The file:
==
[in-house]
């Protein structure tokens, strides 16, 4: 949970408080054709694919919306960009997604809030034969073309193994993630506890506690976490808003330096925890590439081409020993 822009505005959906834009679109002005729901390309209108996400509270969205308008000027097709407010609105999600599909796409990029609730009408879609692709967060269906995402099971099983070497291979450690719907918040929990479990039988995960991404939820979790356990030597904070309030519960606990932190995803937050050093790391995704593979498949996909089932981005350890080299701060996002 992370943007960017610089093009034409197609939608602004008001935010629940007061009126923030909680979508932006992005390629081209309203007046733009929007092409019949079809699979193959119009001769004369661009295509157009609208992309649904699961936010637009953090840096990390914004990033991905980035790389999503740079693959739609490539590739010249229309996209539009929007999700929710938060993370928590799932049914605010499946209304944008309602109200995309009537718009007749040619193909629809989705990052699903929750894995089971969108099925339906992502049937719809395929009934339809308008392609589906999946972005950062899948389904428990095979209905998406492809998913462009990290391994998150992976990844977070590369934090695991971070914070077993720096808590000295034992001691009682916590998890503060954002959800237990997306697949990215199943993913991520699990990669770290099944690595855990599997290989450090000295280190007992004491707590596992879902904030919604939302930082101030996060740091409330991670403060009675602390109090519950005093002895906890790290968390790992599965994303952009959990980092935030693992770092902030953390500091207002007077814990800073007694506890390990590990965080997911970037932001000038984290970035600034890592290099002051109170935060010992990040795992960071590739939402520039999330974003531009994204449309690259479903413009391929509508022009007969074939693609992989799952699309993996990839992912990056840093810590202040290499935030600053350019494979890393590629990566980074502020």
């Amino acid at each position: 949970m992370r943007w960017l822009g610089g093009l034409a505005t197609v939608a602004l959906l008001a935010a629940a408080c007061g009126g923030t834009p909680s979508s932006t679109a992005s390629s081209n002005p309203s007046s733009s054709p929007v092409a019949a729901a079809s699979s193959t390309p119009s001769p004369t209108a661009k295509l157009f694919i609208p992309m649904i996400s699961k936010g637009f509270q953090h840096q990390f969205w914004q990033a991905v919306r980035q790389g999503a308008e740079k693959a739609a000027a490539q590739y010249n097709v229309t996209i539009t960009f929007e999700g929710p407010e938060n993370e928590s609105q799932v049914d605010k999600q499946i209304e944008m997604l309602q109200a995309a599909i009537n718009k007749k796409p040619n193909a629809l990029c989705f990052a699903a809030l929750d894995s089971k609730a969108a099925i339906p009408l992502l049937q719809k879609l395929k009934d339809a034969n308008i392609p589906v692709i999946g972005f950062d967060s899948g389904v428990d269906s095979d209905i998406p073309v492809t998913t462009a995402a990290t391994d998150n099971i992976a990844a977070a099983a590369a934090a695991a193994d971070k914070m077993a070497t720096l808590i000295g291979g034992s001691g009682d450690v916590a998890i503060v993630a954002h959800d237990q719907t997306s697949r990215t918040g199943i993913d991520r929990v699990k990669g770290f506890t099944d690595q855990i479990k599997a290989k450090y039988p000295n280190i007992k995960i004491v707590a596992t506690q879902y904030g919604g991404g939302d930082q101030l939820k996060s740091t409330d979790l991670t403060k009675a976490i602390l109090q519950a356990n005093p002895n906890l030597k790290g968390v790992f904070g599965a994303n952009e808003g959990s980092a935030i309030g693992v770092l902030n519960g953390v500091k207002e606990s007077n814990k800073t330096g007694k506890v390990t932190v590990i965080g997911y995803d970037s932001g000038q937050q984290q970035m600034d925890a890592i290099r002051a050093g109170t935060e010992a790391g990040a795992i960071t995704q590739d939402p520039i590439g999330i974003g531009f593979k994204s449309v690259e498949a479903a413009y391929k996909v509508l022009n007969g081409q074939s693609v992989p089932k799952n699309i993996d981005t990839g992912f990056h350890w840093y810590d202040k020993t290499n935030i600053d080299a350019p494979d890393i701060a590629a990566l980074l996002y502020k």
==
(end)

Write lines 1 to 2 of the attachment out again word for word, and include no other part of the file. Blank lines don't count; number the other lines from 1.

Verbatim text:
[in-house]
């Protein structure tokens, strides 16, 4: 949970408080054709694919919306960009997604809030034969073309193994993630506890506690976490808003330096925890590439081409020993 822009505005959906834009679109002005729901390309209108996400509270969205308008000027097709407010609105999600599909796409990029609730009408879609692709967060269906995402099971099983070497291979450690719907918040929990479990039988995960991404939820979790356990030597904070309030519960606990932190995803937050050093790391995704593979498949996909089932981005350890080299701060996002 992370943007960017610089093009034409197609939608602004008001935010629940007061009126923030909680979508932006992005390629081209309203007046733009929007092409019949079809699979193959119009001769004369661009295509157009609208992309649904699961936010637009953090840096990390914004990033991905980035790389999503740079693959739609490539590739010249229309996209539009929007999700929710938060993370928590799932049914605010499946209304944008309602109200995309009537718009007749040619193909629809989705990052699903929750894995089971969108099925339906992502049937719809395929009934339809308008392609589906999946972005950062899948389904428990095979209905998406492809998913462009990290391994998150992976990844977070590369934090695991971070914070077993720096808590000295034992001691009682916590998890503060954002959800237990997306697949990215199943993913991520699990990669770290099944690595855990599997290989450090000295280190007992004491707590596992879902904030919604939302930082101030996060740091409330991670403060009675602390109090519950005093002895906890790290968390790992599965994303952009959990980092935030693992770092902030953390500091207002007077814990800073007694506890390990590990965080997911970037932001000038984290970035600034890592290099002051109170935060010992990040795992960071590739939402520039999330974003531009994204449309690259479903413009391929509508022009007969074939693609992989799952699309993996990839992912990056840093810590202040290499935030600053350019494979890393590629990566980074502020």